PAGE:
Perhaps these two instances were on Thirimanne’s mind when it came to the debacle at Old Trafford. With Dilshan already back in the pavilion, Sri Lanka needed to consolidate the 2nd wicket. What was noticeable for the first two matches, his wicket had fallen after (but not necessarily as a result of) he had gotten too far across his stumps. On this occasion, Anderson had started to get on top of him again; moving the ball away from him regularly. As a result, it was perhaps understandable that after playing the ball through square for a four off Gurney, Thirimanne decided to give himself space against Anderson and attempt to do the same. Anderson might have noticed him moving away and banged it in short and, with the ball hitting the seam and moving away, Thirimanne could not get enough on the ball to work it away, top-edging it to the wicket-keeper.

Things might not get any better for Thirimanne at Lord’s either. The weather in the south-east has been overcast to rainy of late and should things remains the same for the 4th ODI, the ball will move about. Not to mention the slope. Depending on which end Anderson bowls at, he could be sliding the ball down the slope and away from the left-hander, or using the slope to hold it’s line, in which case if Thirimanne has got too far across his stumps, he and any left-hander that follows suit will be sitting ducks. Perhaps it needs someone with less finesse to deal with the threat of England’s new-ball attack, which could mean Kusal Perera back in his usual slot, in which case Thirimanne would certainly be dropped as another specialist batsman cannot be accommodated down the order in place of an all-rounder.

The question remains as to whether the horrific innings in Manchester will jolt the management in to making a change to the lineup. England didn’t panic after their own shambolic turn in Durham and ended up coming back stronger. I doubt whether Sri Lanka will do the same. Should they keep him in the lineup they run the risk of him being completely shot for the Test series where his encounters will James Anderson and Chris Jordan won’t be limited to just a few overs in the power-plays plus he’ll have to contend with the returning Stuart Broad as well.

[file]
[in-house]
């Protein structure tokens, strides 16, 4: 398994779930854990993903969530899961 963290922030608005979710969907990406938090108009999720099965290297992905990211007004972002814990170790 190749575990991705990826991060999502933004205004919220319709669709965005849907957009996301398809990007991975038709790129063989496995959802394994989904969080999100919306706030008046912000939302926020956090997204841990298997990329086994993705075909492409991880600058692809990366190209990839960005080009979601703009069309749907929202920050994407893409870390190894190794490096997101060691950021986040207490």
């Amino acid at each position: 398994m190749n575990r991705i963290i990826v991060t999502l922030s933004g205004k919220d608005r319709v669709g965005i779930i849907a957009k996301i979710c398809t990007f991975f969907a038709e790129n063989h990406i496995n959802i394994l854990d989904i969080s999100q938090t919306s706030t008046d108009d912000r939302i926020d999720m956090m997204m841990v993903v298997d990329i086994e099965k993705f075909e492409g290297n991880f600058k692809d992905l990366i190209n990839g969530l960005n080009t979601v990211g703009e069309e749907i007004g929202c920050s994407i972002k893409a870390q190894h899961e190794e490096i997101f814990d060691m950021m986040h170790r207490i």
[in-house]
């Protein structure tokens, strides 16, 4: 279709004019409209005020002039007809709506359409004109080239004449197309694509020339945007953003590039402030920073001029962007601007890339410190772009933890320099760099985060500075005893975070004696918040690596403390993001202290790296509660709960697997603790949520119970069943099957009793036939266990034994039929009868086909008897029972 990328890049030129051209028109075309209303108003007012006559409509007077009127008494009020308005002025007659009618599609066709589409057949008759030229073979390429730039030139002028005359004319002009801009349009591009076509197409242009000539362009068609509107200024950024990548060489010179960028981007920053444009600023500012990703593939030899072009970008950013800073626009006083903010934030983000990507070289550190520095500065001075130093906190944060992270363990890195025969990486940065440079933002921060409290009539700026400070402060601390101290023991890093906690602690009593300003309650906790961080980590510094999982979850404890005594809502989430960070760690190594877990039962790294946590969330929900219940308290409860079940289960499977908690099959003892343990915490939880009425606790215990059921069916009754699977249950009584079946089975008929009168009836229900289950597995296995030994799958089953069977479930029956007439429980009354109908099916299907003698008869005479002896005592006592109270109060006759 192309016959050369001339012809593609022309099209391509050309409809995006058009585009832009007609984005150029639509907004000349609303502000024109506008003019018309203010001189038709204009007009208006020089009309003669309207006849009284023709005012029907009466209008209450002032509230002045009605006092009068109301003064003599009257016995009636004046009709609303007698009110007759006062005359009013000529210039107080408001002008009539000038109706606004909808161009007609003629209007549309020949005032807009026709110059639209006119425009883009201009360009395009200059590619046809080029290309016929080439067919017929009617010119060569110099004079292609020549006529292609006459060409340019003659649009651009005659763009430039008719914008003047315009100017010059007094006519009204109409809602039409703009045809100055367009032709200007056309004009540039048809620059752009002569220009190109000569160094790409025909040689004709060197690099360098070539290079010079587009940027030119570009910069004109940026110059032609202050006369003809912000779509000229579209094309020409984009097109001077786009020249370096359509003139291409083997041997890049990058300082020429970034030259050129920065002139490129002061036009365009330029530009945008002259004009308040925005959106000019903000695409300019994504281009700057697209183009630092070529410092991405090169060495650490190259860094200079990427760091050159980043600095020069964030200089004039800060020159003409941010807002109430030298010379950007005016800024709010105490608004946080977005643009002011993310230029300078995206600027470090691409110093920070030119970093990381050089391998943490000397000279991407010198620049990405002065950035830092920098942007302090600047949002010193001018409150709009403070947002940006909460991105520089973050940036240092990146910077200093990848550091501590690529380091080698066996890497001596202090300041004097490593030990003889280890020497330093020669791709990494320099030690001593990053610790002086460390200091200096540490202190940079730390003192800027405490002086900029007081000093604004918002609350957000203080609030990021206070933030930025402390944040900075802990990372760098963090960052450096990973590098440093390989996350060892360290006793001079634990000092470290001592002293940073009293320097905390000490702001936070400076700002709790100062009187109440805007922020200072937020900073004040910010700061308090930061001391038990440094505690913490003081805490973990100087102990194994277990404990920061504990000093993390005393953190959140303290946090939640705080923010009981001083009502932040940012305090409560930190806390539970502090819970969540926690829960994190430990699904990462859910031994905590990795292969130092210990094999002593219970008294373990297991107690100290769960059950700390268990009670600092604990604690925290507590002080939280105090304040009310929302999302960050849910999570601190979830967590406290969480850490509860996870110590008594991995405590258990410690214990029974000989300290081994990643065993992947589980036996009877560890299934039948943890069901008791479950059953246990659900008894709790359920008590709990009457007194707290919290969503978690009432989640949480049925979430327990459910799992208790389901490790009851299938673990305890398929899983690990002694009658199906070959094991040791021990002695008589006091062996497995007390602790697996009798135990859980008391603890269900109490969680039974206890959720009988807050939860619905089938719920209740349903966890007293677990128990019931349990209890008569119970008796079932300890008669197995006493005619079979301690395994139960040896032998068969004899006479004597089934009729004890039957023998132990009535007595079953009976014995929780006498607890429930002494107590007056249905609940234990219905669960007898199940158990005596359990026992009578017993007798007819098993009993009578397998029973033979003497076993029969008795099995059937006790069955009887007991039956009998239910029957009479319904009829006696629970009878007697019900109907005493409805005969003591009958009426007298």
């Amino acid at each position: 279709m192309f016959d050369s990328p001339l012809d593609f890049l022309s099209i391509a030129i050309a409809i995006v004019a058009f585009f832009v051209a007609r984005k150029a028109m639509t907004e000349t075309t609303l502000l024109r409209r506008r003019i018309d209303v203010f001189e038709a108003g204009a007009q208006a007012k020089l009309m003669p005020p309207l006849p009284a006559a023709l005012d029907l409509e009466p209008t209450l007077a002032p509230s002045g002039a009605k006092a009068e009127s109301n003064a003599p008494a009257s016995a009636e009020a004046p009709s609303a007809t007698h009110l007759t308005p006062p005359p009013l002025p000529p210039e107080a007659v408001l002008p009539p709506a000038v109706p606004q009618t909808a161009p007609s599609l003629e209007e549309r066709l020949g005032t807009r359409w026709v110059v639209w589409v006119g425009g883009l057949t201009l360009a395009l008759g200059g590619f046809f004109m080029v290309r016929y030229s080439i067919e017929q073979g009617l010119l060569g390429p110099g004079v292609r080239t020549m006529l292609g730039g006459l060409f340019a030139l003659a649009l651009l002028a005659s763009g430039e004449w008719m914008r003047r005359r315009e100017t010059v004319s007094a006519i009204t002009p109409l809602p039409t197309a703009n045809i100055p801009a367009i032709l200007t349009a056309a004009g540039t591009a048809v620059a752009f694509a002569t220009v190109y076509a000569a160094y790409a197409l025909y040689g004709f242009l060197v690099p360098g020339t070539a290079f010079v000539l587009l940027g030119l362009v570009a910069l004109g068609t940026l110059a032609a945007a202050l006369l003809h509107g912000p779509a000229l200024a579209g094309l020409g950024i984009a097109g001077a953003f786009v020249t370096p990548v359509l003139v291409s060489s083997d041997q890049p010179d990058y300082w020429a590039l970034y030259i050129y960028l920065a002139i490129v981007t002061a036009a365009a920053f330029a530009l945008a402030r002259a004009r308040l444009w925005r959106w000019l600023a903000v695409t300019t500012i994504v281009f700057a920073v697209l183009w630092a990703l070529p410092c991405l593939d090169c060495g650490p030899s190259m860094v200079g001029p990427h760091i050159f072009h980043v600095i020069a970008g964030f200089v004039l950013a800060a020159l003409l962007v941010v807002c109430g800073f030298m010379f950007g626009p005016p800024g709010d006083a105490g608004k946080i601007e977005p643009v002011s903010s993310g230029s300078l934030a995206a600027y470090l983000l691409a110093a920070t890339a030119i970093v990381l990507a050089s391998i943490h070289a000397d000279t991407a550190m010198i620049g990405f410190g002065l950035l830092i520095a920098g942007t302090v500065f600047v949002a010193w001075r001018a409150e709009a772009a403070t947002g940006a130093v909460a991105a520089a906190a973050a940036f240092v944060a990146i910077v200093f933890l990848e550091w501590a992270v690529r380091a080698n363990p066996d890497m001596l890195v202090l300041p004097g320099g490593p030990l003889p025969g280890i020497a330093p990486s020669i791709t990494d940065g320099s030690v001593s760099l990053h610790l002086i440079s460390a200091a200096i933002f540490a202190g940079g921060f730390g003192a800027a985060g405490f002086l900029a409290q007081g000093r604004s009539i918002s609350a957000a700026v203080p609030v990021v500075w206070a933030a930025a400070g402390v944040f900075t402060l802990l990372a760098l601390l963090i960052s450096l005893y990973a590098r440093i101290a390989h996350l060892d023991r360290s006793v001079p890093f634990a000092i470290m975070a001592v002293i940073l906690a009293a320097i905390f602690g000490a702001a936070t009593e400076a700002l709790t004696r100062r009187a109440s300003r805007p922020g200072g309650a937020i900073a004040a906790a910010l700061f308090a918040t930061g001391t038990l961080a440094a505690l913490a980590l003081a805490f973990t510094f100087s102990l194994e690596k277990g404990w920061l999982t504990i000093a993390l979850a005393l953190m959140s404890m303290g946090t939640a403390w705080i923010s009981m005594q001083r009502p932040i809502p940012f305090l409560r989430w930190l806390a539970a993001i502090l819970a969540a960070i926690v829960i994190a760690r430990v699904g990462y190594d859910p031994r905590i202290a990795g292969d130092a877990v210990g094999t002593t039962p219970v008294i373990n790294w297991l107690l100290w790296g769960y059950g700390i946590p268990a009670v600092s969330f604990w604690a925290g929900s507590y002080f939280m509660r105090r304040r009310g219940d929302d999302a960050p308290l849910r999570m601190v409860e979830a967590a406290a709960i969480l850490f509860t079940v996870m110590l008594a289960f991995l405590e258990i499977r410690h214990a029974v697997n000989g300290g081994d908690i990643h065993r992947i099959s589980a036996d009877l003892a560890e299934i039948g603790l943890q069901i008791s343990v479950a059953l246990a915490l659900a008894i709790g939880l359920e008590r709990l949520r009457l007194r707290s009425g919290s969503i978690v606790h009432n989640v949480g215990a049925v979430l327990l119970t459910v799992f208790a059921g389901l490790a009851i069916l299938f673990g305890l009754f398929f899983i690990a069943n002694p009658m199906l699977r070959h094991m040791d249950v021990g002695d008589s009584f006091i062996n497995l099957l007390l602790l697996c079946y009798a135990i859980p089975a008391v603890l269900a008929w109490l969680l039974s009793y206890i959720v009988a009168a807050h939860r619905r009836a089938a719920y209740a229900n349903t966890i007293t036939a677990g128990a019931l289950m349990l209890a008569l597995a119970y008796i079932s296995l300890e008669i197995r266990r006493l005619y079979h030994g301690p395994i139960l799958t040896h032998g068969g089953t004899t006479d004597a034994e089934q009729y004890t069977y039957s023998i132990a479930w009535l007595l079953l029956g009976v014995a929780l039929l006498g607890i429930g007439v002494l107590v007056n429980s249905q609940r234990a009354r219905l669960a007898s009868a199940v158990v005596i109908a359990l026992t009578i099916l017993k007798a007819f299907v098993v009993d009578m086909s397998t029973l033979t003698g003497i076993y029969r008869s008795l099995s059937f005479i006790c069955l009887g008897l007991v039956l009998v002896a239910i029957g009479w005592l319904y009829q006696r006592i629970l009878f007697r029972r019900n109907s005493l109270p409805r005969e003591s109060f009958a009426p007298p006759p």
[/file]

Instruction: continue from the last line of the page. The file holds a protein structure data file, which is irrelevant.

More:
Should he find himself in the team though, there is perhaps not a lot that Thirimanne could do much differently. Two out of his three dismissals have been excellent deliveries. The batting power-play should be disregarded for the wicket-inducing charlatan that it is. He cake a leg/middle-leg stump guard and simply play for his stumps for the opening 5 overs. There is always the possibility that he will spend too much effort in not falling victim to James Anderson that it might be Jordan or Gurney that claim his wicket – such is the strength in England’s new seam attack in ODIs these days. A seam attack that has really hit it’s straps in seaming conditions and, especially at Lord’s where the bowlers will find some assistance but there are runs to be had if the batsmen simply apply a bit of common sense to their batting (which sort of counts against Kusal Perera’s inclusion).